Greeks followed the Orthodox calendar, and when, years later, I married into a Ukrainian American family, I discovered that they did as well. Ukrainian Easter rarely falls on the same day as what they call “regular” or “American” Easter, and many of its customs and practices are very similar to the ones we first encountered in Greece. After midnight on Holy Saturday, the Ukrainians, like the Greeks, greet each other with Christ is Risen: Khrystos Voskres! and reply, Voistynu Voskres! They too crack and eat hard-boiled eggs, dyed dark red, although they spread them liberally with an eye-wateringly pungent horseradish sauce.

As I write, my sisters-in-law Eve and Vera are washing the dozens of coffee cans that Eve saves from year to year for baking babka, the Ukrainian sweet bread eaten only at Easter, spread with a heavenly soft cheese called paska. Eve has perfected her own recipes for both, which seem to get better every year. Vera is the guardian of the egg-painting supplies, so in keeping with the Ukrainian tradition of pysanky, we may decorate eggs tomorrow as well, although our  skills do not extend to the artistry and delicate precision of our cousin Juliana.

Kalo Paska and Happy Spring!

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  1. Thank you for this lovely reminder of how Easter is celebrated in other parts of the world! How wonderful to know that there are people all over the globe who celebrate Easter and understand how special it really is.
    He came and died and rose again so we could all be together for eternity, forgiven and made new.
    At this age I am finally starting to really understand what that means.

    • Dear Marianne, the whole family gathered yesterday at Andrew’s cousin’s grave at Mount Olivet Cemetery in New York. It was St. Thomas’ Sunday, always the Sunday after (Russian) Easter, but we have always called it Cemetery Day. It was a sad day of course, because Andrew’s dear cousin had passed away much too young, but it was so good to be together, three generations of us. Her sister had brought eggs to put at the family graves, and everyone who knew the Russian sacred choral music sang at each one as well. x J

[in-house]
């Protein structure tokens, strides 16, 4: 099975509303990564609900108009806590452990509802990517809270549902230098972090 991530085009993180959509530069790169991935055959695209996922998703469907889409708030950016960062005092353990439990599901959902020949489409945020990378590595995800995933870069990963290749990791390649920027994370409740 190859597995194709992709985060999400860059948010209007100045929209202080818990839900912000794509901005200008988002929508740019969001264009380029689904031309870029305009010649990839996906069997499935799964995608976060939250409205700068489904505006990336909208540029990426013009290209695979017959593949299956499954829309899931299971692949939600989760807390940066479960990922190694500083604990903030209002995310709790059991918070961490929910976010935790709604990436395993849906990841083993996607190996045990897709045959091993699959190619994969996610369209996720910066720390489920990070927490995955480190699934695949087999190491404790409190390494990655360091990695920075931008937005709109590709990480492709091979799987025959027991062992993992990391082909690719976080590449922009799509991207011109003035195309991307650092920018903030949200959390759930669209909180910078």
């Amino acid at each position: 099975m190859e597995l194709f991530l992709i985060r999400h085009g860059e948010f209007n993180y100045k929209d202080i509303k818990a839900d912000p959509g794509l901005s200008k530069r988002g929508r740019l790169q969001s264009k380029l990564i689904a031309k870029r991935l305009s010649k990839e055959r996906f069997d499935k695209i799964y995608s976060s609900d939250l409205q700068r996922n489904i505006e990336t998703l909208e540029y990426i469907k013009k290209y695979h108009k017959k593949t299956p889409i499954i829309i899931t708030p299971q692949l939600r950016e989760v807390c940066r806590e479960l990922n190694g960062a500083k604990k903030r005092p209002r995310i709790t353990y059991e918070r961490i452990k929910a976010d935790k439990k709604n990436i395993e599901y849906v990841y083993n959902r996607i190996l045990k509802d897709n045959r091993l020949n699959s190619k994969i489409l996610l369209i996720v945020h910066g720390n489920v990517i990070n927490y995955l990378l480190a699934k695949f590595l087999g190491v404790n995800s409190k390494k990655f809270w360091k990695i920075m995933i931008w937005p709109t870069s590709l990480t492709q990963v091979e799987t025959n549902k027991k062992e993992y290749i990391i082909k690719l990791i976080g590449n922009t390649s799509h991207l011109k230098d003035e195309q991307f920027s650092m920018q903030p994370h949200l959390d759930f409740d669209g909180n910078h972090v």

2. I really value the way you connect to traditions, including religious ones, and seem to have such an intuitive, benevolent way of interpreting them. You remind me of the lighting of candles from one to the next, the palm leaves on Palm Sunday, the Easter eggs. Presbyterian rituals are less glorious than Catholic or Orthodox ones, but we still do have them, and it’s a place that secularism has not been able to fill: that feeling of being connected through time to previous generations and, possibly, to future ones, too. I like the way nowadays we can mix things up. On Saturday, I went to a friend’s home for Greek Easter/Seder. It’s been a while since I laughed so much (and ate so well). And on Sunday, it was “Non-Denom,” nondenominational Easter/Pagan/Secular feast, where many who come have known each other for decades (and I am glad to be a newcomer).

    • What a beautiful response, Sarah. Yes, that feeling of connection through time is so important. And yes, here’s to mixing things up! Where is “Non-Denom” held–Greenfield? It sounds like a lovely tradition.

  3. Thank you for reposting this. sounds so beautiful. I think your mother and my mother shared the same sentiment regarding religion.